Weighing around 15 pounds, the whooping crane has a wingspan of more than 7 feet and is as tall as many humans, reaching a height of around 5 feet, making it the tallest bird in North America! Whooping cranes are best known for their courtship dance, finding mating partners through an elaborate display of kicking, head-pumping, and wing-sweeping. Adult whooping cranes can be spotted fairly easily thanks to their bright white feathers and accents of crimson red on the top of their head. The only remaining self-sustaining population of whooping cranes is the naturally occurring flock that breeds in Canada and winters right here in Texas!

If you were able to attend Nature Connects – Art with LEGO Bricks at the Houston Zoo this past summer, you may recall seeing a striking figure of this beautiful bird. At its feet were a cluster of tiny white dots – a visual representation of the number of whooping cranes that remain in the wild here in the US. One of the rarest birds in North America with an estimated population of 612 world-wide, the whooping crane saw its numbers drop to just 15 in the early 1940s, but with the help of land protection and public education, their numbers have continued to steadily increase. But what happens when natural disaster strikes?

When the cranes arrived in Texas this past fall after their 2,400 mile journey from their nesting grounds in Canada, they returned to vegetative damage from the storm surge, and increased salt content in the inland freshwater ponds that the birds rely on for drinking. Our partners at the International Crane Foundation (ICF) went to work immediately, replacing damaged ground water pumps to replenish the freshwater these birds need to survive. Notified of the situation, the Houston Zoo donated to ICF’s Hurricane Harvey rebuild in Rockport campaign.  The Houston Zoo also teamed up with the International Crane Foundation’s Texas office and established a Whooping Crane Outreach Coordinator position that will be funded by the Zoo. Filling this role is Corinna Holfus of Houston, Texas, who will work with partners like the Houston Zoo, groups, and individuals to develop awareness and caring for whooping cranes and foster their commitment to safeguard whooping cranes in their areas. Holfus will form partnerships that include involving hunters, landowners and other members of the community in monitoring and keeping watch over the whooping cranes in their areas.

With the establishment of this position, the International Crane Foundation’s North American Program Director stated “The uniqueness of having the world’s only naturally producing flock of whooping cranes choosing to winter on the Texas coast is something to cherish, take pride in and celebrate. Thanks to the incredible generosity of the Houston Zoo allowing the hiring of Holfus we’ll now be able to greatly accelerate and expand our efforts to increase the appreciation, awareness, and protection of this still fragile, slowly expanding flock.” It would seem as though birds of feather truly do flock together, and thanks to the continued support of Zoo goers like you, this native species has an even better chance for a bright future.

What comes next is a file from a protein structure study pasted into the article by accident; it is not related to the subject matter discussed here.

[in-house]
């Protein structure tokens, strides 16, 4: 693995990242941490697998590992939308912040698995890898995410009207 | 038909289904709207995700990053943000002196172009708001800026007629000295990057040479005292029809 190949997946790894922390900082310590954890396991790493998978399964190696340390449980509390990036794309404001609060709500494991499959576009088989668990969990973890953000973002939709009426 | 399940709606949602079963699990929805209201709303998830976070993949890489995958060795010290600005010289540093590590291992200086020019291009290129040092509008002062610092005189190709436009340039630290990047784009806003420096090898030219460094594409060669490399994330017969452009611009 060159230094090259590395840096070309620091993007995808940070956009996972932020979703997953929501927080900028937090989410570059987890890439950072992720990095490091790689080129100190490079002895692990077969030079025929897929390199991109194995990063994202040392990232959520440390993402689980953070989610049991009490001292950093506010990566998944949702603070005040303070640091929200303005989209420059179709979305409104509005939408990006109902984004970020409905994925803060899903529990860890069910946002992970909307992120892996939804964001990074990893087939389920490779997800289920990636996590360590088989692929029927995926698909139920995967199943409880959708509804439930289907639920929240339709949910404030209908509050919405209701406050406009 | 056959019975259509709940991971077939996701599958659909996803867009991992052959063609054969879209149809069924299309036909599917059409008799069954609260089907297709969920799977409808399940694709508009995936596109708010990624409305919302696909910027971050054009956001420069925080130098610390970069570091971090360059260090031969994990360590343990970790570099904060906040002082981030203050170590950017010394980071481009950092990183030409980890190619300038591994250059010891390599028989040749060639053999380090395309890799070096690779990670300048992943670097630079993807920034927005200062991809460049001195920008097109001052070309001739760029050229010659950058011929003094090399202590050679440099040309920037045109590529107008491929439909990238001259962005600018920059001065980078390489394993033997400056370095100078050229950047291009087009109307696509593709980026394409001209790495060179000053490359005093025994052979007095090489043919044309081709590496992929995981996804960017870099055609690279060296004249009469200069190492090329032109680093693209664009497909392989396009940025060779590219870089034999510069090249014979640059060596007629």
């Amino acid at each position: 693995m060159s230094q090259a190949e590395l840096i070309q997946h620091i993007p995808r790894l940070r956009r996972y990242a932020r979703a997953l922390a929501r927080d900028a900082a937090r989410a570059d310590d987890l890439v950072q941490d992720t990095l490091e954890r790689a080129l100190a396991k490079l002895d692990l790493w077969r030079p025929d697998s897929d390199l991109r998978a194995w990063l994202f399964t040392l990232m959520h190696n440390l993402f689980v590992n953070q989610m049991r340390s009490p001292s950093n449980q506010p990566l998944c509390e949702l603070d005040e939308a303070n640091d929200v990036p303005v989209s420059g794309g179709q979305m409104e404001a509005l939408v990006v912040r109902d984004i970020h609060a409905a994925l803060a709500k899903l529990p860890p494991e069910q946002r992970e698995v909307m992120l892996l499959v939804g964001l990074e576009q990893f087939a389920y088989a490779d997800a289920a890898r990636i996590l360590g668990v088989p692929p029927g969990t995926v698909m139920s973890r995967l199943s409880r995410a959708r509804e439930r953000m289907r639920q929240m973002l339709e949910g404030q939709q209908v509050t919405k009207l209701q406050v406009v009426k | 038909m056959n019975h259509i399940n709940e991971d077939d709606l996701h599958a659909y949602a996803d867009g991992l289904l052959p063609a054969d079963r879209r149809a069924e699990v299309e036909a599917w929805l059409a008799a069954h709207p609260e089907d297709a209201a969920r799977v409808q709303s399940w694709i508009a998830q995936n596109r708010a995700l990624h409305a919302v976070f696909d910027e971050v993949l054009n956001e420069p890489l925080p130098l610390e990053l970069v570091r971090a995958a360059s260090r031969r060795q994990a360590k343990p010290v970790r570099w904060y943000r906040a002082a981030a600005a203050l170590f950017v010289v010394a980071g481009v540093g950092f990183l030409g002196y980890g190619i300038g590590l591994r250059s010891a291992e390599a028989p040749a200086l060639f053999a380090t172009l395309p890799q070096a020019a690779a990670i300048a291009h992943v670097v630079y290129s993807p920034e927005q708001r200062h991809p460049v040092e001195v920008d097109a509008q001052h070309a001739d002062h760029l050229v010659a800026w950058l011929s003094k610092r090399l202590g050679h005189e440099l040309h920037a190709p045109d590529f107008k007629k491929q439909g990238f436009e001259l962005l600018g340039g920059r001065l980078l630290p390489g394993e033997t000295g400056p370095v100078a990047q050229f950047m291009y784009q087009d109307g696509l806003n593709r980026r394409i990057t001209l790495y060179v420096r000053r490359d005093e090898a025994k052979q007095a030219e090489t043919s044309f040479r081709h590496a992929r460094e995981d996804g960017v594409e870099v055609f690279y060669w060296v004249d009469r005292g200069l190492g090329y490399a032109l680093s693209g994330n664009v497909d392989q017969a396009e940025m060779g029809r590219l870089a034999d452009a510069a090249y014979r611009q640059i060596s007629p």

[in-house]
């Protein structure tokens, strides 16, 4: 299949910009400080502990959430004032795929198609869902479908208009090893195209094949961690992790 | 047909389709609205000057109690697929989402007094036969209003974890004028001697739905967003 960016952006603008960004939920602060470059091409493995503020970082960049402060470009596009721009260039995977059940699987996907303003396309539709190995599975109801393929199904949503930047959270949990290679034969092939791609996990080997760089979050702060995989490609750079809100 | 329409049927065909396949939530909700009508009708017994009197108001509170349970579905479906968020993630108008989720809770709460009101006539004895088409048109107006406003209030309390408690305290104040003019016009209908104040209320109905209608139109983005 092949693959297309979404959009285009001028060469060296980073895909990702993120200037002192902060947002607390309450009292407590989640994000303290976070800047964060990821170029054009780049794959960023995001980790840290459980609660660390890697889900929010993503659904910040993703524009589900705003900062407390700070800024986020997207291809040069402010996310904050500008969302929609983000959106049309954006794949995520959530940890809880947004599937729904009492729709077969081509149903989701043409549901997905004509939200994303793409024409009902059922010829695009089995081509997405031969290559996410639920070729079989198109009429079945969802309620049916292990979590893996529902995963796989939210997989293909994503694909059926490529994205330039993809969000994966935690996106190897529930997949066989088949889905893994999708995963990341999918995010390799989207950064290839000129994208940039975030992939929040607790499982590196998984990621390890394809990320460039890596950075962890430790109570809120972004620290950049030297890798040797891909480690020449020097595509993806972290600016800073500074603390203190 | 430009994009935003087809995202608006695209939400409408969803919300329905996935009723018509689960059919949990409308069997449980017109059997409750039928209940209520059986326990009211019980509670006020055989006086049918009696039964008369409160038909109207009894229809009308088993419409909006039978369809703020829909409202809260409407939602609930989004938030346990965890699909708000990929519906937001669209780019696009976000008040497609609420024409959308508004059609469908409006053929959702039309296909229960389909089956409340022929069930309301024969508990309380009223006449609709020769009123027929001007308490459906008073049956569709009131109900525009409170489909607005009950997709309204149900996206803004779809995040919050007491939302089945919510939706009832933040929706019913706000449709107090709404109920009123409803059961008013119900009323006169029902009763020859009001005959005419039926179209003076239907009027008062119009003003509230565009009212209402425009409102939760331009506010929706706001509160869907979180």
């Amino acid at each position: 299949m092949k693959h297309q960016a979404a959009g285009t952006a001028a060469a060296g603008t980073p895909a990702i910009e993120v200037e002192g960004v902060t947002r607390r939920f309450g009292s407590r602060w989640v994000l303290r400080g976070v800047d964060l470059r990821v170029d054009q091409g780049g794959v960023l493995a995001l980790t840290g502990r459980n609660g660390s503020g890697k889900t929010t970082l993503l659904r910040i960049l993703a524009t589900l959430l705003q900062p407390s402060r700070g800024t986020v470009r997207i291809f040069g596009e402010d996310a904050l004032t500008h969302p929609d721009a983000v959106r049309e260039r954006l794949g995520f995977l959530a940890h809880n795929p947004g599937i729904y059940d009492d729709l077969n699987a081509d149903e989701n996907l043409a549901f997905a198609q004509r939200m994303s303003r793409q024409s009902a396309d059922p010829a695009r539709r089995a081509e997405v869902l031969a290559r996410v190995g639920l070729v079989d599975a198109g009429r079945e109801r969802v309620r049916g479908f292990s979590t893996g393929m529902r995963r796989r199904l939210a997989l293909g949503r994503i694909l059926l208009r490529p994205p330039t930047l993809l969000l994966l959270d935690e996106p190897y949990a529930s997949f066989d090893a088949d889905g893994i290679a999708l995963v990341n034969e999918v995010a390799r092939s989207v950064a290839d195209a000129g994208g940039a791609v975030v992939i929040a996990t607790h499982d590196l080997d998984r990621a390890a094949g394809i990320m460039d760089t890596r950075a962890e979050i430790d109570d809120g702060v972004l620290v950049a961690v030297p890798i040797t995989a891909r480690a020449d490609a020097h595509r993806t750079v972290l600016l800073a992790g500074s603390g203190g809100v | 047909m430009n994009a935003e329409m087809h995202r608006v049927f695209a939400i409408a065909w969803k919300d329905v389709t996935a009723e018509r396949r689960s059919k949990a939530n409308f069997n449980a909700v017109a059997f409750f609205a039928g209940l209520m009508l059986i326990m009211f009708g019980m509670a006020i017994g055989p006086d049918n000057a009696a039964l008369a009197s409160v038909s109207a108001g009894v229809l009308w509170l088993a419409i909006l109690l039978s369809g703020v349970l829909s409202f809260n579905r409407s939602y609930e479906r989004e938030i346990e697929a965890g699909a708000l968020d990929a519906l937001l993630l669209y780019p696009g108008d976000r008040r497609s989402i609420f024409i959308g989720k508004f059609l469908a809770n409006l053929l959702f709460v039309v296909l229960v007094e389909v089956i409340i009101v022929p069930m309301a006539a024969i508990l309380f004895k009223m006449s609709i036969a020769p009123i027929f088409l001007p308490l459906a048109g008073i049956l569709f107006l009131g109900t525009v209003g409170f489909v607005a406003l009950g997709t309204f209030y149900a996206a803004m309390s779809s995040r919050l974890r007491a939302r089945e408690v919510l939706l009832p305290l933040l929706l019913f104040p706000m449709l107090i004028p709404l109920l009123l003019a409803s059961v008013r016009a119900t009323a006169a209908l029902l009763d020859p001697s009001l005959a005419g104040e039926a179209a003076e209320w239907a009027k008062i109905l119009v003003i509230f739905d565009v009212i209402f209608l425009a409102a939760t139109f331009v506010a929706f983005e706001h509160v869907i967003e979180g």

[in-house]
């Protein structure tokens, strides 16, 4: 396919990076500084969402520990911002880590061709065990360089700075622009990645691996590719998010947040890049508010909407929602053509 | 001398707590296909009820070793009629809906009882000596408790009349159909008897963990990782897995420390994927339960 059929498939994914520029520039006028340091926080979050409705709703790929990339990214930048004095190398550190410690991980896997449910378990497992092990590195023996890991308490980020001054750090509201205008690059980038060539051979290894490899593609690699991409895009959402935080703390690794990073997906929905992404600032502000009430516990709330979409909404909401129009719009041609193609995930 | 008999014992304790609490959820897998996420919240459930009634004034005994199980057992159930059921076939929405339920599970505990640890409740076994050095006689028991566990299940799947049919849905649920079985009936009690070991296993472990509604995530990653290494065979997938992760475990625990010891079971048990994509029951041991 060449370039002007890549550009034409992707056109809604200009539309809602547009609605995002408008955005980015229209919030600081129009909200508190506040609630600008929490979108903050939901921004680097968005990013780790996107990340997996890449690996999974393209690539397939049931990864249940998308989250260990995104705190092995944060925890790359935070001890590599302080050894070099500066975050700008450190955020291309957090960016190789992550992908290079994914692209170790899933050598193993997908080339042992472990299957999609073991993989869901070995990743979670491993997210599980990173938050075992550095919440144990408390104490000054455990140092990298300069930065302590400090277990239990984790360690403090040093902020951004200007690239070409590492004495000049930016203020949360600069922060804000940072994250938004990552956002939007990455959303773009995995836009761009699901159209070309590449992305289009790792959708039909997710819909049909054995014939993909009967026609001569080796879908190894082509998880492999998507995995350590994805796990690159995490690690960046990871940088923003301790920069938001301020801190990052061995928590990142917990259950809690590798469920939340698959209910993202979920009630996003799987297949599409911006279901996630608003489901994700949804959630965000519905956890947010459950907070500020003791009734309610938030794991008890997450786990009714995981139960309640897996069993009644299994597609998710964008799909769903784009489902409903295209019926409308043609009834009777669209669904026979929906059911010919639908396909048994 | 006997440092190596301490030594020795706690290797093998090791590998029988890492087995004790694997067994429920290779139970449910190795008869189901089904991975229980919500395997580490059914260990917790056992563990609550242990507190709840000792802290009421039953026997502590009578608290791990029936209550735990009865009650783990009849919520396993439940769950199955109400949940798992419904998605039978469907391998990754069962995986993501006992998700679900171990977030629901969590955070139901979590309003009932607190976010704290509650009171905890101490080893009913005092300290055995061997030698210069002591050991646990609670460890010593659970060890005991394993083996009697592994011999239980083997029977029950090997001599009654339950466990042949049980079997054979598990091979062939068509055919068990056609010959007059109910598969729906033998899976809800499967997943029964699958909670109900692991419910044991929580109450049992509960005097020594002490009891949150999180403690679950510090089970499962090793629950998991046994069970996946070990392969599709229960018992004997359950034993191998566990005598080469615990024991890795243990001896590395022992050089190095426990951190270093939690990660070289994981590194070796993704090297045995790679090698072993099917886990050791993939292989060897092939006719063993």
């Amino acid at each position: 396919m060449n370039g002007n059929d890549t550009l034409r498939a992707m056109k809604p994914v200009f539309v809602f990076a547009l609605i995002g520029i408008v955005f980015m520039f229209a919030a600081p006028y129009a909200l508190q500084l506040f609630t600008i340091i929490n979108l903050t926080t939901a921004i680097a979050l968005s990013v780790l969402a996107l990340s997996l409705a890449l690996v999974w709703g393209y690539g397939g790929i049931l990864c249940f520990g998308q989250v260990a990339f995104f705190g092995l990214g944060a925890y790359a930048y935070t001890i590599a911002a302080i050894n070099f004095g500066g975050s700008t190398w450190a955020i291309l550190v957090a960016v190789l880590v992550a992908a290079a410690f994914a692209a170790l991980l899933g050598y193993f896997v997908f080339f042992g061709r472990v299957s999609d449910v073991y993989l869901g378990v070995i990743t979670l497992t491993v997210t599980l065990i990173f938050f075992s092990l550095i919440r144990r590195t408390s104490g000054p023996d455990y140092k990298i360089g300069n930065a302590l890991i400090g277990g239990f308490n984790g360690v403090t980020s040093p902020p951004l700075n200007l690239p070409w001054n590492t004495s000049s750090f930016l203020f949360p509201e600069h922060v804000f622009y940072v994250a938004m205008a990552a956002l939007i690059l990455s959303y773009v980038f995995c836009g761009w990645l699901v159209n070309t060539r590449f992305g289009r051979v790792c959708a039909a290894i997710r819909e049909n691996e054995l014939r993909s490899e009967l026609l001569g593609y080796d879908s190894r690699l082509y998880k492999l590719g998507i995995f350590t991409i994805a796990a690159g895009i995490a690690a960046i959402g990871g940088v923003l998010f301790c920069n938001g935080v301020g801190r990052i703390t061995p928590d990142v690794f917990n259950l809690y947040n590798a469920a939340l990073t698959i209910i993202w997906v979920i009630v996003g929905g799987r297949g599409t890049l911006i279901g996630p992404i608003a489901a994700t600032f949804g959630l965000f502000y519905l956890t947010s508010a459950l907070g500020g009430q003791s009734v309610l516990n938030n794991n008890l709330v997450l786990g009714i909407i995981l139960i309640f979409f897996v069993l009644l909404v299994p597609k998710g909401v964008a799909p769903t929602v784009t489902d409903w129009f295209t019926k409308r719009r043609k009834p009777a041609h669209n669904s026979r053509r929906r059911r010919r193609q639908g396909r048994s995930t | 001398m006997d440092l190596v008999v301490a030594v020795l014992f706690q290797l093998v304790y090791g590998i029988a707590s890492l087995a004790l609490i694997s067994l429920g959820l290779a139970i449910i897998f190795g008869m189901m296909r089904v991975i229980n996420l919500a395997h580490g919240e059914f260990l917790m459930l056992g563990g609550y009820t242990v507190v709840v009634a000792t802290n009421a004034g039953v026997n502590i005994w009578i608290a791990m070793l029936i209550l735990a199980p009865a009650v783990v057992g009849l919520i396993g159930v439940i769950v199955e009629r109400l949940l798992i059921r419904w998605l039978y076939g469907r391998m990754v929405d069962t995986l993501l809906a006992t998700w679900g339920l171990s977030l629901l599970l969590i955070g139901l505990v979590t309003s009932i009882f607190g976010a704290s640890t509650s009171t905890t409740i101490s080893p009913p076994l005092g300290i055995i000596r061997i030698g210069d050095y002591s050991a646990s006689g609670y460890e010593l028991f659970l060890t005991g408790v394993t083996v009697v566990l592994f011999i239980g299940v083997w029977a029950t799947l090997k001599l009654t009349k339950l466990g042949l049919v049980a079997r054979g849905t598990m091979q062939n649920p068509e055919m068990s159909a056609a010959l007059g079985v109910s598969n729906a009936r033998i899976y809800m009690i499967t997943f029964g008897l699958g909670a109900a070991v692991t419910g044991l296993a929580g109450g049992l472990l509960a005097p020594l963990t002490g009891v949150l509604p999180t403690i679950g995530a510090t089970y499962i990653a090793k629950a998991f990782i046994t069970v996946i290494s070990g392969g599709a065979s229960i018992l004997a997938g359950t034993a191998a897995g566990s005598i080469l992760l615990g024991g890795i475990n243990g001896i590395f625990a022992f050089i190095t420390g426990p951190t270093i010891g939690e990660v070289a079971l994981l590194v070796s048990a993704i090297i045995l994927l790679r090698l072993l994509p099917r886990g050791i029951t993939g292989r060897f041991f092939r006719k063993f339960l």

Searching for Reptiles and Amphibians in India: Day 6

This blog was written by Chris Bednarski, a member of the Houston Zoo’s Herpetology Department. Chris received a Staff Conservation Fund grant from his coworkers at the Houston Zoo to carry out a wildlife-saving project for reptiles and amphibians in the Western Ghats region of India. We will be posting a series of blogs as Chris documents his work overseas.  

Chris’s goal is to survey within a section of land purchased by the Tillari Biodiversity Research Trust and document what species are present, as well as discover new species and note their home ranges. These findings will help to strengthen the need to protect this land, and by protecting this land, we save species in the wild!

Day 6:

This was the last night of surveys for this trip and what a night it was!!!  We decided to visit a stream we have passed a few times on this trip just to see what it looked like.  We all kept pointing this stream out every time we drove by it, but for some reason or another never stopped to check it out.  We parked our car on the side of the road and jumped down into the stream.  From the first second I got down into the stream until the second I left the stream it was “frog-o-mania”!  We saw so many frogs we were having a seriously hard time counting.  We estimate we saw well over 1,000 frogs of at least 6 different species but probably more like 8-12 species.  We found tadpoles and eggs of the Night frogs for the first time in our surveys.  This stream had checkered keelback snakes, wolf snakes, Brook’s geckos and one Indian black turtle!!!  I am a huge turtle nerd and finding a turtle on a night like this just puts the icing on the cake.  If we were not having such a productive night I may have been far more nervous than I was – my nemesis was everywhere… the giant fishing spiders!  With a leg span the size of a dinner plate and the ability to run across water, they make me a bit uneasy when walking forest streams at night.  Thankfully I was too preoccupied with all the amazing amphibians.

I will be hopping onto my first flight around 4AM to come back home to Houston.  I haven’t even left and I already miss being here.  Good thing the team and I will probably be meeting back up in early March to continue our surveys!!!  Until then, cheers.


Guest Blogger: Maddie Davet – 2017 Collegiate Conservation Program Intern

Maddie Davet is a sophomore at Duke University and was a Collegiate Conservation Program (CCP) intern during the 2017 summer.  Take a look at Maddie’s experience and head to the CCP website to learn more and to apply for summer 2018!